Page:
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Crossword Puzzle Answers for: TR??


(n.) A four-wheeled truck running on rails, and used in a mine, as for carrying coal or ore.
(n.) The shaft of a cart.
(n.) One of the rails of a tramway.
(n.) A car on a horse railroad.
(n.) A silk thread formed of two or more threads twisted together, used especially for the weft, or cross threads, of the best quality of velvets and silk goods.


(a.) Of or pertaining to trap rock; as, a trap dike.
(n.) An old term rather loosely used to designate various dark-colored, heavy igneous rocks, including especially the feldspathic-augitic rocks, basalt, dolerite, amygdaloid, etc., but including also some kinds of diorite. Called also trap rock.
(n.) A machine or contrivance that shuts suddenly, as with a spring, used for taking game or other animals; as, a trap for foxes.
(n.) Fig.: A snare; an ambush; a stratagem; any device by which one may be caught unawares.
(n.) A wooden instrument shaped somewhat like a shoe, used in the game of trapball. It consists of a pivoted arm on one end of which is placed the ball to be thrown into the air by striking the other end. Also, a machine for throwing into the air glass balls, clay pigeons, etc., to be shot at.
(n.) The game of trapball.
(n.) A bend, sag, or partitioned chamber, in a drain, soil pipe, sewer, etc., arranged so that the liquid contents form a seal which prevents passage of air or gas, but permits the flow of liquids.
(n.) A place in a water pipe, pump, etc., where air accumulates for want of an outlet.
(n.) A wagon, or other vehicle.
(n.) A kind of movable stepladder.
(v. i.) To set traps for game; to make a business of trapping game; as, to trap for beaver.
(v. t.) To dress with ornaments; to adorn; -- said especially of horses.
(v. t.) To catch in a trap or traps; as, to trap foxes.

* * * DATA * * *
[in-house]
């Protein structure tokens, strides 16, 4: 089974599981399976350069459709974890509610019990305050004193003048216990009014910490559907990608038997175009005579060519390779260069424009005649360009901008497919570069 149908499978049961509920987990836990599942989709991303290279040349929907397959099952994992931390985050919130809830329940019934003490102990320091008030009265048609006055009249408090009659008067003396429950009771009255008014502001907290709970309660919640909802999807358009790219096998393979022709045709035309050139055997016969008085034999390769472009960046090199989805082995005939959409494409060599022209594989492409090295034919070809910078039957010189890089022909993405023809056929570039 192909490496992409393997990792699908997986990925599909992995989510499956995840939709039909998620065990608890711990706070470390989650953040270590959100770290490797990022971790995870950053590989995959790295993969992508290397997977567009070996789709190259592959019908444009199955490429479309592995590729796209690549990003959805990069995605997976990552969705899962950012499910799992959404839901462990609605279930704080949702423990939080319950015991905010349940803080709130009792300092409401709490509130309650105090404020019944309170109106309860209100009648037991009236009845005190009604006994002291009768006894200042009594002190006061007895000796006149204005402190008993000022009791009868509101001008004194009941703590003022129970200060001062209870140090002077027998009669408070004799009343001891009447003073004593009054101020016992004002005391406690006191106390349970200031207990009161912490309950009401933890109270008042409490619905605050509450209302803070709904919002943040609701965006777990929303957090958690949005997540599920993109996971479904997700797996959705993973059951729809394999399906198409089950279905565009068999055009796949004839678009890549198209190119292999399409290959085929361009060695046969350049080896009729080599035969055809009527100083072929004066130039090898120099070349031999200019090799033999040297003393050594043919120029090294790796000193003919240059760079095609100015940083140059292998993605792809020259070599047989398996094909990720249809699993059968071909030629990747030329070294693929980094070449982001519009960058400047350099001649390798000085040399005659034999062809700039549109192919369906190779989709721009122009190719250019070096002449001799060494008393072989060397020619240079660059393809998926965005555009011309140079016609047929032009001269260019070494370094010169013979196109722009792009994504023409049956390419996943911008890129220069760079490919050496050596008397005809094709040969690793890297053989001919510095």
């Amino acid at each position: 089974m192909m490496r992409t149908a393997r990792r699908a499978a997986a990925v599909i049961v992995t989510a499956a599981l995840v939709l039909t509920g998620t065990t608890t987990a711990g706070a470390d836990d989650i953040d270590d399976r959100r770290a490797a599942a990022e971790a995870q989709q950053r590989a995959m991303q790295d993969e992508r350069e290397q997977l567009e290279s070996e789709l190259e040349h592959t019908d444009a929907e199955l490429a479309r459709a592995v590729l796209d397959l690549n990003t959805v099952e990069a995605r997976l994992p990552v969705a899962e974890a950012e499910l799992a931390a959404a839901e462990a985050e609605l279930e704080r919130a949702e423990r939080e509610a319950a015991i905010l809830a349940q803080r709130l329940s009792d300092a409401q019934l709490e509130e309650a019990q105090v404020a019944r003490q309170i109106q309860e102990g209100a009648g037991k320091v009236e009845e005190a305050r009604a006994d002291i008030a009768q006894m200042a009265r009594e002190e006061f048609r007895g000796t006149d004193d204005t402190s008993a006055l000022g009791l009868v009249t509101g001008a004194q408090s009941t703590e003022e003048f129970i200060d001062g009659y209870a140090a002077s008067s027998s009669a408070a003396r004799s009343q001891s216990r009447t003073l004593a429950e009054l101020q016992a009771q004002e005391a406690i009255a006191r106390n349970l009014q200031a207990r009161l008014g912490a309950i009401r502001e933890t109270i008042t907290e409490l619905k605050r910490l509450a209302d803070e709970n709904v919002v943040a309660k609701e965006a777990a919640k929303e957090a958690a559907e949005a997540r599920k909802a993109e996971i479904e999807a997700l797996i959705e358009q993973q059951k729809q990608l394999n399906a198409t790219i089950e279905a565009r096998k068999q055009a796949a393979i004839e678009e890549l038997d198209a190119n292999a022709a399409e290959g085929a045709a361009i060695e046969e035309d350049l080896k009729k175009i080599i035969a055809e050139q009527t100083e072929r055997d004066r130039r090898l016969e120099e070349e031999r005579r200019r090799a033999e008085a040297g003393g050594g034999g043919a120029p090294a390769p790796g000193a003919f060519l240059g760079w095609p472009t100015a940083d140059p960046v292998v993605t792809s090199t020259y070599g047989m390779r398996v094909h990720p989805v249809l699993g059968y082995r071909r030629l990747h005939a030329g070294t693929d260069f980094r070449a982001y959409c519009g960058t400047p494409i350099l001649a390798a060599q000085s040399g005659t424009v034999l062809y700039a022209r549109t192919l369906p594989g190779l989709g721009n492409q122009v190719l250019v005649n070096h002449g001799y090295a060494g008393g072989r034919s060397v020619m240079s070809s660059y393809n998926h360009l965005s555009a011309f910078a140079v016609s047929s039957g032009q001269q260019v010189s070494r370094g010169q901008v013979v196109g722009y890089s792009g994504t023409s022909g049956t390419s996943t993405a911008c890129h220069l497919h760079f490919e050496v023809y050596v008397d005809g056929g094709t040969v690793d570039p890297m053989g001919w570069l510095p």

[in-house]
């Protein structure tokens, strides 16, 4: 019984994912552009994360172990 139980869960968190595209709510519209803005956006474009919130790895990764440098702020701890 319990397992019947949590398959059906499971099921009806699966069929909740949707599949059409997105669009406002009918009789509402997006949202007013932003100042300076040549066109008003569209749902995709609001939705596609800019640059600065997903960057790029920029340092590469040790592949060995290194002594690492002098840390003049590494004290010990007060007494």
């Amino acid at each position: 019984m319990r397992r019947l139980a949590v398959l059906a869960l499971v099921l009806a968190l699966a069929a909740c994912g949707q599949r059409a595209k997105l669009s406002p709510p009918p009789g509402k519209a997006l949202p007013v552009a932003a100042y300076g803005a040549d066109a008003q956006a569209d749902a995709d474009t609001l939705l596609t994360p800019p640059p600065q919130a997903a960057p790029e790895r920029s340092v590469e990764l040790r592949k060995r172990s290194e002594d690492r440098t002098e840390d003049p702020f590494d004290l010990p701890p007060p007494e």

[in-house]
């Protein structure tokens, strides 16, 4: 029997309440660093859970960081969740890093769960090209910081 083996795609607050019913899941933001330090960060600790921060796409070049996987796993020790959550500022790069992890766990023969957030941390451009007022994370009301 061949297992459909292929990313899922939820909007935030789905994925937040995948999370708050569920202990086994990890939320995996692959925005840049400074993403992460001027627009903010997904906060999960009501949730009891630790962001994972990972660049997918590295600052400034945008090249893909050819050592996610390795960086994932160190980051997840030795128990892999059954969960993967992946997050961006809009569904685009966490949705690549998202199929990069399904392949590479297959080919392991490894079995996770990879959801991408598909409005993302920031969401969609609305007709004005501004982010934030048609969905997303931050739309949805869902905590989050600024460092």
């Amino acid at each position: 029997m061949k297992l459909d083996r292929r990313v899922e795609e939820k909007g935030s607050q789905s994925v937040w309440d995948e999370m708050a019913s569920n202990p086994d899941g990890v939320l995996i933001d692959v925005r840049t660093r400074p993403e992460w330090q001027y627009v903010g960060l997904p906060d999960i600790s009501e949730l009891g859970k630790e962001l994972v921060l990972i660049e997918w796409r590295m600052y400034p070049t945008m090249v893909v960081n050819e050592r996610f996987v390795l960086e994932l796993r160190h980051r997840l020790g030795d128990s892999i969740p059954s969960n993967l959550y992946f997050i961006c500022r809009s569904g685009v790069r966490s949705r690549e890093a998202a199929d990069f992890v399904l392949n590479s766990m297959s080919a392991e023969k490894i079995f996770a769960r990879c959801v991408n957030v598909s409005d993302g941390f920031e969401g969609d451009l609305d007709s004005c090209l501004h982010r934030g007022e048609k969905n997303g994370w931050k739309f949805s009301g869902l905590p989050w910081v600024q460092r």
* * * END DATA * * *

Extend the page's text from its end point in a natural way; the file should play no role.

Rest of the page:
(v. t.) Fig.: To insnare; to take by stratagem; to entrap.
(v. t.) To provide with a trap; as, to trap a drain; to trap a sewer pipe. See 4th Trap, 5.


(n.) A small trough or wooden vessel, sometimes scooped out of a block of wood, for various domestic uses, as in making bread, chopping meat, etc.
(n.) A flat, broad vessel on which dishes, glasses, etc., are carried; a waiter; a salver.
(n.) A shallow box, generally without a top, often used within a chest, trunk, box, etc., as a removable receptacle for small or light articles.
(v. t.) To betray; to deceive.


(n.) Any perennial woody plant of considerable size (usually over twenty feet high) and growing with a single trunk.
(n.) Something constructed in the form of, or considered as resembling, a tree, consisting of a stem, or stock, and branches; as, a genealogical tree.
(n.) A piece of timber, or something commonly made of timber; -- used in composition, as in axletree, boottree, chesstree, crosstree, whiffletree, and the like.
(n.) A cross or gallows; as Tyburn tree.
(n.) Wood; timber.
(n.) A mass of crystals, aggregated in arborescent forms, obtained by precipitation of a metal from solution. See Lead tree, under Lead.
(v. t.) To drive to a tree; to cause to ascend a tree; as, a dog trees a squirrel.
(v. t.) To place upon a tree; to fit with a tree; to stretch upon a tree; as, to tree a boot. See Tree, n., 3.


Any long and difficult trip
A journey by ox wagon (especially an organized migration by a group of settlers)
Make a long and difficult journey; "They trekked towards the North Pole with sleds and skis"
Journey on foot, especially in the mountains; "We spent the summer trekking in the foothills of the Himalayas"


3d pers. sing. pres. of Tread, for treadeth.
(n.) An allowance to purchasers, for waste or refuse matter, of four pounds on every 104 pounds of suttle weight, or weight after the tare deducted.


(a.) Alt. of Trewe


(n.) Three, at cards, dice, or dominoes; a card, die, or domino of three spots or pips.


(a.) Full; also, trim; neat.
(n.) A stone, block of wood, or anything else, placed under a wheel or barrel to prevent motion; a scotch; a skid.
(v. t.) To fill; to stuff; to cram.
(v. t.) To stop, as a wheel, by placing something under it; to scotch; to skid.


(n.) Dress; gear; ornaments.
(n.) Order; disposition; condition; as, to be in good trim.
(n.) The state of a ship or her cargo, ballast, masts, etc., by which she is well prepared for sailing.
(n.) The lighter woodwork in the interior of a building; especially, that used around openings, generally in the form of a molded architrave, to protect the plastering at those points.
(v. i.) To balance; to fluctuate between parties, so as to appear to favor each.
(v. t.) To make trim; to put in due order for any purpose; to make right, neat, or pleasing; to adjust.